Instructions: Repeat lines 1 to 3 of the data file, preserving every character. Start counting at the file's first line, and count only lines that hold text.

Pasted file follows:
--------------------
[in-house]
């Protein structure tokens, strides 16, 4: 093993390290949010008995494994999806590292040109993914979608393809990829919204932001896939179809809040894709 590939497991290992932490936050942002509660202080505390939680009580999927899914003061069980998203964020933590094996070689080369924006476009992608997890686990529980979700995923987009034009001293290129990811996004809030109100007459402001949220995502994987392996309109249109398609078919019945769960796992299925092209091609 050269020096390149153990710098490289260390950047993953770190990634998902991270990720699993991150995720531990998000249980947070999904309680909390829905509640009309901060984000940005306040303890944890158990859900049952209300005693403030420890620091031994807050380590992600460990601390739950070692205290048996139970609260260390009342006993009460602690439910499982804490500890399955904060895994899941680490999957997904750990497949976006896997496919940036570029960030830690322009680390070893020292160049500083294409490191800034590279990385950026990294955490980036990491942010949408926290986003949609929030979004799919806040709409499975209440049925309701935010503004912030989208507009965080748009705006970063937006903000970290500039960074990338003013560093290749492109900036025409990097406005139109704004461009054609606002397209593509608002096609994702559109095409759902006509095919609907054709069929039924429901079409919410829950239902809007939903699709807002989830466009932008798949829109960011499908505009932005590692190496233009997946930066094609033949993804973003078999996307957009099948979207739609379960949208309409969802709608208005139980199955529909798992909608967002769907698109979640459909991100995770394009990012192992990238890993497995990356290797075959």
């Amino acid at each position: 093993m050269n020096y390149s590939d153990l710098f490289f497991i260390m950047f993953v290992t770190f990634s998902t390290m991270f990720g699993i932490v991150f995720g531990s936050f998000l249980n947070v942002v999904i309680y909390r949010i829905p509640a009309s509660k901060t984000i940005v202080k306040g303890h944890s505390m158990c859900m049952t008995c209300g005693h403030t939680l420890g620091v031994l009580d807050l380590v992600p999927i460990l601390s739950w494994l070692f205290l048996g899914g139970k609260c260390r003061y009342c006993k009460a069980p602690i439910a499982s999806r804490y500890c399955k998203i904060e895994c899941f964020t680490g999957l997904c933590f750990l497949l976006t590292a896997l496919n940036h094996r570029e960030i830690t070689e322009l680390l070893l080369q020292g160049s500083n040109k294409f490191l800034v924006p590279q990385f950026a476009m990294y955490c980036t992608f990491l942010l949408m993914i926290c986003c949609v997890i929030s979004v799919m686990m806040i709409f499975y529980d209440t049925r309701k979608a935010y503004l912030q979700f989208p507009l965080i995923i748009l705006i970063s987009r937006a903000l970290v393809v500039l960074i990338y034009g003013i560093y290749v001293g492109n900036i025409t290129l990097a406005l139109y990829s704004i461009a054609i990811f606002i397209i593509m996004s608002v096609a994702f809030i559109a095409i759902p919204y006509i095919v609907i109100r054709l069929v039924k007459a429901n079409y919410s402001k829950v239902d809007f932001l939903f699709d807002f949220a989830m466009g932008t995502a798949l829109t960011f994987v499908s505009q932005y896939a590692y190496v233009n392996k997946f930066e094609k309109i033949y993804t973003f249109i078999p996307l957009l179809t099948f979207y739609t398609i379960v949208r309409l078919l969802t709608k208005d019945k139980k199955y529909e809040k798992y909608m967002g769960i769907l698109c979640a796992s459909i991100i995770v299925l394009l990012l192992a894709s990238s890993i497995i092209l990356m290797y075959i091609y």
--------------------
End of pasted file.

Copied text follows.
[in-house]
């Protein structure tokens, strides 16, 4: 093993390290949010008995494994999806590292040109993914979608393809990829919204932001896939179809809040894709 590939497991290992932490936050942002509660202080505390939680009580999927899914003061069980998203964020933590094996070689080369924006476009992608997890686990529980979700995923987009034009001293290129990811996004809030109100007459402001949220995502994987392996309109249109398609078919019945769960796992299925092209091609 050269020096390149153990710098490289260390950047993953770190990634998902991270990720699993991150995720531990998000249980947070999904309680909390829905509640009309901060984000940005306040303890944890158990859900049952209300005693403030420890620091031994807050380590992600460990601390739950070692205290048996139970609260260390009342006993009460602690439910499982804490500890399955904060895994899941680490999957997904750990497949976006896997496919940036570029960030830690322009680390070893020292160049500083294409490191800034590279990385950026990294955490980036990491942010949408926290986003949609929030979004799919806040709409499975209440049925309701935010503004912030989208507009965080748009705006970063937006903000970290500039960074990338003013560093290749492109900036025409990097406005139109704004461009054609606002397209593509608002096609994702559109095409759902006509095919609907054709069929039924429901079409919410829950239902809007939903699709807002989830466009932008798949829109960011499908505009932005590692190496233009997946930066094609033949993804973003078999996307957009099948979207739609379960949208309409969802709608208005139980199955529909798992909608967002769907698109979640459909991100995770394009990012192992990238890993497995990356290797075959």
């Amino acid at each position: 093993m050269n020096y390149s590939d153990l710098f490289f497991i260390m950047f993953v290992t770190f990634s998902t390290m991270f990720g699993i932490v991150f995720g531990s936050f998000l249980n947070v942002v999904i309680y909390r949010i829905p509640a009309s509660k901060t984000i940005v202080k306040g303890h944890s505390m158990c859900m049952t008995c209300g005693h403030t939680l420890g620091v031994l009580d807050l380590v992600p999927i460990l601390s739950w494994l070692f205290l048996g899914g139970k609260c260390r003061y009342c006993k009460a069980p602690i439910a499982s999806r804490y500890c399955k998203i904060e895994c899941f964020t680490g999957l997904c933590f750990l497949l976006t590292a896997l496919n940036h094996r570029e960030i830690t070689e322009l680390l070893l080369q020292g160049s500083n040109k294409f490191l800034v924006p590279q990385f950026a476009m990294y955490c980036t992608f990491l942010l949408m993914i926290c986003c949609v997890i929030s979004v799919m686990m806040i709409f499975y529980d209440t049925r309701k979608a935010y503004l912030q979700f989208p507009l965080i995923i748009l705006i970063s987009r937006a903000l970290v393809v500039l960074i990338y034009g003013i560093y290749v001293g492109n900036i025409t290129l990097a406005l139109y990829s704004i461009a054609i990811f606002i397209i593509m996004s608002v096609a994702f809030i559109a095409i759902p919204y006509i095919v609907i109100r054709l069929v039924k007459a429901n079409y919410s402001k829950v239902d809007f932001l939903f699709d807002f949220a989830m466009g932008t995502a798949l829109t960011f994987v499908s505009q932005y896939a590692y190496v233009n392996k997946f930066e094609k309109i033949y993804t973003f249109i078999p996307l957009l179809t099948f979207y739609t398609i379960v949208r309409l078919l969802t709608k208005d019945k139980k199955y529909e809040k798992y909608m967002g769960i769907l698109c979640a796992s459909i991100i995770v299925l394009l990012l192992a894709s990238s890993i497995i092209l990356m290797y075959i091609y």